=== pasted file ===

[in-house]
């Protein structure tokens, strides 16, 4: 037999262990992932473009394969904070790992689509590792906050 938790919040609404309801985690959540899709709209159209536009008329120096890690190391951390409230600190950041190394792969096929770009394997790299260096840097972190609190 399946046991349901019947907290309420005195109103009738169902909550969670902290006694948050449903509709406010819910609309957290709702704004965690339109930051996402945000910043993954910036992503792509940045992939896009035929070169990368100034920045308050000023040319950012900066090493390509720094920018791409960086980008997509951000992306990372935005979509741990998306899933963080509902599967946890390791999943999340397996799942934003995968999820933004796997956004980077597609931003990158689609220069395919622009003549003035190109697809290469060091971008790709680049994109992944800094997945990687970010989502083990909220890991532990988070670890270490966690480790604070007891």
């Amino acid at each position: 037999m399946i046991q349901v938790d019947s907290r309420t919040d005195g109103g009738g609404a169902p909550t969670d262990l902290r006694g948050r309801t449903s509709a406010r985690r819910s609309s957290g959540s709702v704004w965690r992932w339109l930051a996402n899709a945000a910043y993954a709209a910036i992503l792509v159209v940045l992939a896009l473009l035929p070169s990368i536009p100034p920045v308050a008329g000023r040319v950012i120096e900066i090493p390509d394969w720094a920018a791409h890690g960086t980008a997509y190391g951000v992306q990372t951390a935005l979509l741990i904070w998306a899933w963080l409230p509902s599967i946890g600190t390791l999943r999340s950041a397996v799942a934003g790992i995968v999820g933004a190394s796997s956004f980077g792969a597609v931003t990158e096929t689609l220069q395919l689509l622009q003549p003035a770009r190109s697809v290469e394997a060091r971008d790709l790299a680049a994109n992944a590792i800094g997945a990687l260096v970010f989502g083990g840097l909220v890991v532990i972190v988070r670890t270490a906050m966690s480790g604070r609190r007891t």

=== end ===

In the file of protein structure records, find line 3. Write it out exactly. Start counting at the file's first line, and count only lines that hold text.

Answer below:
């Amino acid at each position: 037999m399946i046991q349901v938790d019947s907290r309420t919040d005195g109103g009738g609404a169902p909550t969670d262990l902290r006694g948050r309801t449903s509709a406010r985690r819910s609309s957290g959540s709702v704004w965690r992932w339109l930051a996402n899709a945000a910043y993954a709209a910036i992503l792509v159209v940045l992939a896009l473009l035929p070169s990368i536009p100034p920045v308050a008329g000023r040319v950012i120096e900066i090493p390509d394969w720094a920018a791409h890690g960086t980008a997509y190391g951000v992306q990372t951390a935005l979509l741990i904070w998306a899933w963080l409230p509902s599967i946890g600190t390791l999943r999340s950041a397996v799942a934003g790992i995968v999820g933004a190394s796997s956004f980077g792969a597609v931003t990158e096929t689609l220069q395919l689509l622009q003549p003035a770009r190109s697809v290469e394997a060091r971008d790709l790299a680049a994109n992944a590792i800094g997945a990687l260096v970010f989502g083990g840097l909220v890991v532990i972190v988070r670890t270490a906050m966690s480790g604070r609190r007891t």